Focused attention in a simple dichotic listening task: an fMRI experiment

Research Area: Research Year: 2003
Type of Publication: Article
Authors: Jäncke, L; Specht, Karsten; Shah, J N; Hugdahl, Kenneth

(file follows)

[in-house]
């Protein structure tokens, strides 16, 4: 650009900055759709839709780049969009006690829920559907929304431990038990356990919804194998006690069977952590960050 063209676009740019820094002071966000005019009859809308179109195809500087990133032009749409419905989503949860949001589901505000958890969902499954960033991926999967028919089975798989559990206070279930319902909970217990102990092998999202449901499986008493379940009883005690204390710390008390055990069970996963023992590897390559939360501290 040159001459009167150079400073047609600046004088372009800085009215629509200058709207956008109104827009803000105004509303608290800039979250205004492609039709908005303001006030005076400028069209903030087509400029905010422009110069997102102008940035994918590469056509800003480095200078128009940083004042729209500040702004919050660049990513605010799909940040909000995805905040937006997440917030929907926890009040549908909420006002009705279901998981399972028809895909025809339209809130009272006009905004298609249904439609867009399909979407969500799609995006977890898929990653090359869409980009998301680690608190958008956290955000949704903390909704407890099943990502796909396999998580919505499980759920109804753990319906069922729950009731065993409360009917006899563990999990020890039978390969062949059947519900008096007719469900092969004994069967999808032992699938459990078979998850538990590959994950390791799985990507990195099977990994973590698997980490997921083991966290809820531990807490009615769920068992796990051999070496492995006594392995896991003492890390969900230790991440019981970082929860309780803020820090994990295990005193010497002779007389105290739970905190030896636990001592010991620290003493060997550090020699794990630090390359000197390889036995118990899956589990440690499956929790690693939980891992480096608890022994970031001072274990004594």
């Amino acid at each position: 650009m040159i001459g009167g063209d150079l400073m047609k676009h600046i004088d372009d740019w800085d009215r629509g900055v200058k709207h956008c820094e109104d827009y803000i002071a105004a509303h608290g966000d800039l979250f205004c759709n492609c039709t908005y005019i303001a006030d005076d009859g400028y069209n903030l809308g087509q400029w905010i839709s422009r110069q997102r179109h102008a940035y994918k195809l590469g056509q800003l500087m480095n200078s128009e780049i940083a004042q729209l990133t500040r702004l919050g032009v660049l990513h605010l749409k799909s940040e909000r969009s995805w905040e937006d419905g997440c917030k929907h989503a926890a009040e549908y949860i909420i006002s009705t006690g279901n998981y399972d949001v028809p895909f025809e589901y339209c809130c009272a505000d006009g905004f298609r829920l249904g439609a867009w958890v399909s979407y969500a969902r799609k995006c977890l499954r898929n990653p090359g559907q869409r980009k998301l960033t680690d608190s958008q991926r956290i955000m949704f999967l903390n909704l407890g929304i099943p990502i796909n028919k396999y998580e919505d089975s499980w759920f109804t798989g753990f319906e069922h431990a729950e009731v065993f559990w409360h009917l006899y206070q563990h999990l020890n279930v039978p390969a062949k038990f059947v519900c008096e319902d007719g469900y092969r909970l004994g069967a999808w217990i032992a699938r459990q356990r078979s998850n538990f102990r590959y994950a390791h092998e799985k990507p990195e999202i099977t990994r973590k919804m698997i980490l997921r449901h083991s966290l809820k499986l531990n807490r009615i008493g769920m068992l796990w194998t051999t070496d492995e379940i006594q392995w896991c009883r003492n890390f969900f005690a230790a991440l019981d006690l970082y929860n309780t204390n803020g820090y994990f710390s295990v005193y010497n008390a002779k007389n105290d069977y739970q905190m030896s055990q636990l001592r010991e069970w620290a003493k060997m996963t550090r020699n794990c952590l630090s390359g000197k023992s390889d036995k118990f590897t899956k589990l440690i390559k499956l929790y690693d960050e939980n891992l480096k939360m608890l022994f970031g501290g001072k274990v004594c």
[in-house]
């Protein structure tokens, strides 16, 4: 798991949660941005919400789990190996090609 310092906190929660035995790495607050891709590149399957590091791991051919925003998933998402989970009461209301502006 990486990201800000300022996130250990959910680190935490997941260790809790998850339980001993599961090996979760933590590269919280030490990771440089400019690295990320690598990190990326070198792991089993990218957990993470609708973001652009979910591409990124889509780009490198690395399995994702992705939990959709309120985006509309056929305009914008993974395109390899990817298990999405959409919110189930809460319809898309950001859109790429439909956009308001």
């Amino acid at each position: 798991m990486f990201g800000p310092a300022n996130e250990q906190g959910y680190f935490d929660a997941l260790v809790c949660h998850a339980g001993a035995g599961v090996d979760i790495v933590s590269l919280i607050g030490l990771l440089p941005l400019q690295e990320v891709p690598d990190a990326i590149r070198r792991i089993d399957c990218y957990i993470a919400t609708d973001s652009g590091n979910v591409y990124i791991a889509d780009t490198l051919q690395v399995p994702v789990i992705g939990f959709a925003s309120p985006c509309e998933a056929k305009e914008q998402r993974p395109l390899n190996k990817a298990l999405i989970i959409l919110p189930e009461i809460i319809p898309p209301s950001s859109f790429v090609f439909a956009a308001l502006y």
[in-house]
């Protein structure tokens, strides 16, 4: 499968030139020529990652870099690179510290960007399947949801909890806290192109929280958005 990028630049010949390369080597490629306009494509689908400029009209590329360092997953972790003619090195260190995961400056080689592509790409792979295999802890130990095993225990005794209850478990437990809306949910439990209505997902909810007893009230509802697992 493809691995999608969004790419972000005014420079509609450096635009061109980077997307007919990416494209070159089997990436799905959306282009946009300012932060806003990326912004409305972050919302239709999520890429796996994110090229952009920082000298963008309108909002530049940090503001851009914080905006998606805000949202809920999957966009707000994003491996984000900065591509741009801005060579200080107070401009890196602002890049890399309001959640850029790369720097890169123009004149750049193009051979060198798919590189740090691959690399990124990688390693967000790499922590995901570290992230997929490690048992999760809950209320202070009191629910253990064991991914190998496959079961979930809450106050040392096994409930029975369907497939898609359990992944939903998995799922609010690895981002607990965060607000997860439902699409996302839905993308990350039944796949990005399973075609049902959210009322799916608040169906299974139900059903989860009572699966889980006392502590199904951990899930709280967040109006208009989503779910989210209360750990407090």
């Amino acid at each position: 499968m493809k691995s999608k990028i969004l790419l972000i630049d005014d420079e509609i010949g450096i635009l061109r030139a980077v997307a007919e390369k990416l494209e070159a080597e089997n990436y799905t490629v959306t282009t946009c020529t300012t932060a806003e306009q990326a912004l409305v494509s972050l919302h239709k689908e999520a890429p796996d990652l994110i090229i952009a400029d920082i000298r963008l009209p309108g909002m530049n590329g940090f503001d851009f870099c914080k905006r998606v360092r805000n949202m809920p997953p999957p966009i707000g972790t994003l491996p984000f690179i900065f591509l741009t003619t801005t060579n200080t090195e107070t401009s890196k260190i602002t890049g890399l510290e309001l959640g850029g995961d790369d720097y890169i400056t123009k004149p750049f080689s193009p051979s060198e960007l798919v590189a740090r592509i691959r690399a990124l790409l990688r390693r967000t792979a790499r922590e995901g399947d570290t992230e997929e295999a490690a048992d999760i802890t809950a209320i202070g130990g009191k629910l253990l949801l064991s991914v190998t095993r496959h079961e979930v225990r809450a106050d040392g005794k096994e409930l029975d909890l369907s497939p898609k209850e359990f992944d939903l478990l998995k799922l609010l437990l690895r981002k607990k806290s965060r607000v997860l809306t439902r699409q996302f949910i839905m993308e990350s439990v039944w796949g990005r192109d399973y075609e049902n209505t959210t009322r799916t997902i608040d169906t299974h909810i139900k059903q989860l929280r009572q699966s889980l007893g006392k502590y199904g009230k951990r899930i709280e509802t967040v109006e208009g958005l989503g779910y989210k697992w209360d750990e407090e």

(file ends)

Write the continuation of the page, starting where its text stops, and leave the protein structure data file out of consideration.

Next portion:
Whole-head functional magnetic resonance imaging (fMRI) was used in nine neurologically intact subjects to measure the hemodynamic responses in the context of dichotic listening (DL). In order to eliminate the influence of verbal information processing, tones of different frequencies were used as stimuli. Three different dichotic listening tasks were used: the subjects were instructed to either concentrate on the stimuli presented in both ears (DIV), or only in the left (FL) or right (FR) ear and to monitor the auditory input for a specific target tone. When the target tone was detected, the subjects were required to indicate this by pressing a response button. Compared to the resting state, all dichotic listening tasks evoked strong hemodynamic responses within a distributed network comprising of temporal, parietal, and frontal brain areas. Thus, it is clear that dichotic listening makes use of various cognitive functions located within the dorsal and ventral stream of auditory information processing (i.e., the 'what' and 'where' streams). Comparing the three different dichotic listening conditions with each other only revealed a significant difference in the pre-SMA and within the left planum temporale area. The pre-SMA was generally more strongly activated during the DIV condition than during the FR and FL conditions. Within the planum temporale, the strongest activation was found during the FR condition and the weakest during the DIV condition. These findings were taken as evidence that even a simple dichotic listening task such as the one used here, makes use of a distributed neural network comprising of the dorsal and ventral stream of auditory information processing. In addition, these results support the previously made assumption that planum temporale activation is modulated by attentional strategies. Finally, the present findings uncovered that the pre-SMA, which is mostly thought to be involved in higher-order motor control processes, is also involved in cognitive processes operative during dichotic listening.
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